Sandy • Life on the pitch has endless possibilities. It also has the end possibility. Which is an approach of duality Chris Schuler takes to his continually emerging career as a 26-year-old professional soccer player.
Seen as a potential U.S. men’s national team fixture since his development led him to becoming a starting staple at a center back with Real Salt Lake, U.S. coach Jurgen Klinsmann took notice this winter. But the 6-foot-4 defender from Chicago has at times caught a glimpse of the end of the tunnel. Injuries have not only plagued him, but forced him to "take a handle of my life" at times since persistent foot injuries kept his rise as a young, imposing American defender on hold for too long.
About Chris Schuler
Age » 26
Position » Center back
Hometown » Aurora, Ill.
Pro career » Real Salt Lake (2010-present)
Transaction » Drafted by RSL 39th overall in third round of 2010 MLS SuperDraft on Jan. 14, 2010.
Games played » 58 regular-season games, 50 regular-season starts
RSL at ChicagoSaturday, 6:30 p.m.
TV » CW30
He calls the summers of 2012 and 2013 — a combined 29 appearances due to injury — his "two summers off." But while he managed to navigate around the dark days of a less-than-desired start to his Major League Soccer career, the idea of not reaching his potential never entered his mind.
In fact, during his developmental years in 2010 and 2011, Schuler was razzed by teammates and friends in the locker room. The running joke was that he’d never crack the starting combo of Nat Borchers and Jamison Olave.
"Not in a mean way, but just joking," Schuler said, laughing. "But it’s not something I felt like I needed to correct. I always knew... it was out there for me. I’ve always believed I could be a starter in this league, especially on this team, despite who was in front of me."
Incubated in a veteran-laden locker room and a team consistently competing for playoff spots and trophies since his first year in the league in 2010, Schuler may not be the most definitive locker room voice, but he may, in fact, be one of the most interesting.
He loves soccer. Always has since he chose the sport over Tae-kwon do, wrestling, basketball, baseball and street hockey. It was where things made sense for him.
But those 90-plus minutes every week must come with an outlet. Schuler’s found several. A few weeks ago, he went trapshooting for the first time. He’s been hunting, fishing and is in the middle of perfecting a cookbook his grandmother gave to him specializing in chile verde sauce.
To add to his intrigue, he’s studied the pros and cons of social media powerhouse Twitter and relates it to the now-faraway days of the AOL chatrooms. At the moment, the accessibility is a slight turn off.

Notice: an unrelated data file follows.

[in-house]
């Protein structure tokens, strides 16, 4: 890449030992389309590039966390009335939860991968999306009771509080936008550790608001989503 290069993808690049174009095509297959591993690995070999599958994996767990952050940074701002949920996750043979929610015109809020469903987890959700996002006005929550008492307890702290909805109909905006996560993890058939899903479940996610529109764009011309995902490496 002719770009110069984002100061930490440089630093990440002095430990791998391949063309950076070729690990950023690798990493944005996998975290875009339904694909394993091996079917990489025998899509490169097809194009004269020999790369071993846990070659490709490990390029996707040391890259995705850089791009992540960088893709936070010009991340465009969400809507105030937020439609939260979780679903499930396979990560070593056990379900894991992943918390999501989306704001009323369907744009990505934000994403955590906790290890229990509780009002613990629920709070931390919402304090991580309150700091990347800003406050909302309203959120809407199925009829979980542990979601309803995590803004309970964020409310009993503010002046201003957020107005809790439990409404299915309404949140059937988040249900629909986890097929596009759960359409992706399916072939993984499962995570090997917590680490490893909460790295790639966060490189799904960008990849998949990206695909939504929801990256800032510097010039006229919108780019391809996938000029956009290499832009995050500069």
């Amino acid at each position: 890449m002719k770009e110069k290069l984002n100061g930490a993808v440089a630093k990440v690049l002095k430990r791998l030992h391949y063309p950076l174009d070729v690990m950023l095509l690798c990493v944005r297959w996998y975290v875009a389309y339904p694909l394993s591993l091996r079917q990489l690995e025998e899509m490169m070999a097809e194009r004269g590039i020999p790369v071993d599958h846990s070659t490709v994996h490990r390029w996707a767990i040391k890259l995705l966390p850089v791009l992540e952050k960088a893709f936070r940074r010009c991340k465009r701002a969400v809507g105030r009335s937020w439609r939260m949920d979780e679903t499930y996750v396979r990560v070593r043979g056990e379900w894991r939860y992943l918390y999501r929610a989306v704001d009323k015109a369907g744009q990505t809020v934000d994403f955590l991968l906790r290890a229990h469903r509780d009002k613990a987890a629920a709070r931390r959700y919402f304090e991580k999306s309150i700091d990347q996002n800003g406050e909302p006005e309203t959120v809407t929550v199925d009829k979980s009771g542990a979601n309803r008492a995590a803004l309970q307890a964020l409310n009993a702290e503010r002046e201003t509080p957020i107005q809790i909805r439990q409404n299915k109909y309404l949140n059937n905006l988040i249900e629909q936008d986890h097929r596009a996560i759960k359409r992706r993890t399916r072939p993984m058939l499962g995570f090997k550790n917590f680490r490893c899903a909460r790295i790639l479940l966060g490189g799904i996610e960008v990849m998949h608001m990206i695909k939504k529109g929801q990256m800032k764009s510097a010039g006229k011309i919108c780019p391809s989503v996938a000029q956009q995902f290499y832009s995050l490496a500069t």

"You could just pick a random chat room and there’s 200 or 300 people in there — that’s what Twitter is to me, but the whole world," Schuler said. "I’m having fun in real life."
His teammates are noticing. Borchers, predictably a mentor for Schuler for the last five seasons, said his center back mate has been a sponge over the years.
"He’s just soaked it all in," Borchers said. "Learning the position of center back in this league, growing so much as a person off the field as well. He’s been tremendous. I like our partnership. I think he’s brought a lot to the table for us defensively. I think if you talk about his biggest attribute, people talk about how long he is and how physical he is, but I think it’s his intelligence."
When RSL was forced to trade Olave in December 2012 due to salary-cap constraints, the move also signaled the time for Schuler to step forward and continue his progression from a third-round draft pick project in 2010 to pick up where one of the club’s most dynamic defenders left off.
Overcoming the injuries was a constant mind game, but Schuler powered through. He missed 22 games in 2013 due to constant swelling in his talonavicular joint in his foot. When he returned, RSL took off, as did his stock as a potential U.S. pool player. Schuler scored the series-clinching goal against the L.A. Galaxy in the Western Conference semifinal and added another against Portland in RSL’s Western Conference triumph over the Timbers.
"I think forwards do not like playing against him," said RSL coach Jeff Cassar. "It’s similar to what Olave used to have … he’s a very good passer of the ball out of the back. I think the future’s bright for him. I would say he’s an imposing figure."
Schuler’s dominant postseason play led to a phone call from Klinsmann. On the other end was an invite to a month-long U.S. camp in Southern California and Brazil. But bone spurs floated around in Schuler’s ankle and needed removing. He had to decline. Schuler opted for surgery days after RSL’s MLS Cup final loss to Sporting Kansas City.
"That’s an actual validation," he said. "It’s not speculation from a reporter saying that I could be playing. I got a lot of questions like that leading up to the MLS Cup. For it to actually be validated by talking to [Klinsmann], it’s all positive."
No doubt his name will be thrown into the hat for the 2018 World Cup cycle. In the mean time, he studies fellow MLS center backs Matt Besler and Omar Gonzalez — the odds-on pair to start for the U.S. in Brazil this summer — while still certain he can get to that level sooner rather than later.
"It’s something that I think about, yeah," Schuler said. "I do have things I can offer as far as the next cycle, but in order to get there, the end goal of playing with [the U.S.], being in that position, it starts here, so I focus on the day."
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